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Should You Buy a New or Existing Home?

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Buy a New or Existing Home?

Should You Buy a New or Existing Home? - New homes are popping up all around the country as confidence in the housing market continues to rise.
Contractors are getting back to work, and soon, their construction sites will be full of completed homes that are ready to be purchased.

But should you save up for one of those new homes, or purchase an existing one?
Deciding if a newly-built home or a resale is right for you often comes down to your finances and your personal preferences.

Speaking of personal preferences, you may get more of them with a new home. There are two types of new homes – ones that are designed and built by a developer and then sold to a buyer once construction is complete, and others where the buyer purchases the land and helps design the home before construction ever begins. In both of these scenarios, the buyer feels like they have more control over the layout because they can either build from the ground up or choose from various different styles of homes built by the developer.

Also, with the housing market still recovering, sometimes developers will add incentives to a home to entice a buyer to purchase it. They will often not charge for extra amenities or upgrades, or reduce the price of the home by a small percentage in hopes of helping it sell. Another major selling point for new homes is that they come with a builder's warranty, so if something is damaged or needs to be replaced, often the cost of those repairs is covered.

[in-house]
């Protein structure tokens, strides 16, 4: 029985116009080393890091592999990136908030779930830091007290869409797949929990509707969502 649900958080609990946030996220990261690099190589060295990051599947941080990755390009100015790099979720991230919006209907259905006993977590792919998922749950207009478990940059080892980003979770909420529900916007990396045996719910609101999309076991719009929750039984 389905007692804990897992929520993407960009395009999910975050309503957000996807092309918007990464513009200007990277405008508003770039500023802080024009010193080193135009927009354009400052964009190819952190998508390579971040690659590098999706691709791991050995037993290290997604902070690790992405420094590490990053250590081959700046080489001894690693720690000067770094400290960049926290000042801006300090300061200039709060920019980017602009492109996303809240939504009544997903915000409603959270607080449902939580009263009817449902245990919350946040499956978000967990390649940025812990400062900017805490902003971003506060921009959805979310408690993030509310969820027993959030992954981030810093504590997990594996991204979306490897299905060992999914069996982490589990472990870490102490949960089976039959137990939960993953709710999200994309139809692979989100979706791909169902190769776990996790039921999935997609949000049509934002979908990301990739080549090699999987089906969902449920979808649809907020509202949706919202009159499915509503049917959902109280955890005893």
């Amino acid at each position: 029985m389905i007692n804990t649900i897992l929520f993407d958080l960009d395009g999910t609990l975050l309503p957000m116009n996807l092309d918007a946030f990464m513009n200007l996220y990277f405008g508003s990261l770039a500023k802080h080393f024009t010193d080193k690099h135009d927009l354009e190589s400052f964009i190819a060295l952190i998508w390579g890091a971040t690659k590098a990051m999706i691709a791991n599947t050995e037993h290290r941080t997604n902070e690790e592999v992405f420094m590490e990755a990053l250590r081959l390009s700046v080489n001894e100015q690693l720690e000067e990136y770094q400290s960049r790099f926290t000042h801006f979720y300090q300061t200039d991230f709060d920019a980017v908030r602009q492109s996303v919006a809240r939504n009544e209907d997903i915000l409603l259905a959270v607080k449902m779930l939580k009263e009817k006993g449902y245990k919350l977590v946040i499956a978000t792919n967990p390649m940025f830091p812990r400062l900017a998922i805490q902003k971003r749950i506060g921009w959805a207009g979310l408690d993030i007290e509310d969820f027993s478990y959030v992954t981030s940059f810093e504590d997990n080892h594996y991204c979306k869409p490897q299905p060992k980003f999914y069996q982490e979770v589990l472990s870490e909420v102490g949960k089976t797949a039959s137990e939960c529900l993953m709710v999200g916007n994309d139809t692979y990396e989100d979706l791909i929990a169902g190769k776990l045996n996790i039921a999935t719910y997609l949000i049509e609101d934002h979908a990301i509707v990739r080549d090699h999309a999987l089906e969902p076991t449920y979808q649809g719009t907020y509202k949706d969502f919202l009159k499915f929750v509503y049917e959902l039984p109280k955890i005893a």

The main disadvantage to a new home is that they usually cost more than an existing one. Builders put a lot of money into the construction of a home, so they want to recoup their expenses. While some will offer assistance with closing costs, few will actually reduce the base price of the home in order to maintain price integrity for their work! There’s also another disadvantage – the noise. If the home is located in a new community, you could be living in a construction zone for the next few years until all of the homes in the neighborhood are complete.

What about an existing home? What are its pros and cons?
One of the biggest advantages of buying an existing home is that you can determine the long-term value of the home more easily than you can with a new home. After all, when purchasing a resale, you can take a look at historical perspective of the community as a whole. In other words, you can see what homes in the area have sold for in the past, both during the housing boom and the recession, which allows you to determine the true value of the home you are buying.

Also, you can know more about the schools, your potential new neighbors, and the area before buying the home. In a newly-constructed subdivision, all of those factors are unknown.

Of course, the disadvantage of buying an existing home is that you can't easily customize it to your lifestyle. Sure, you can remodel or renovate the home to add an additional room or two, but that will cost you more money – whereas in a new home, you can tell the builder how you'd like it to look, and get your dream home for one price!

Regardless which route you end up going, experts say the best way to determine if the home is going to maintain its value over time is the location and condition of the home, not its age. In other words, newer isn’t always better!
 


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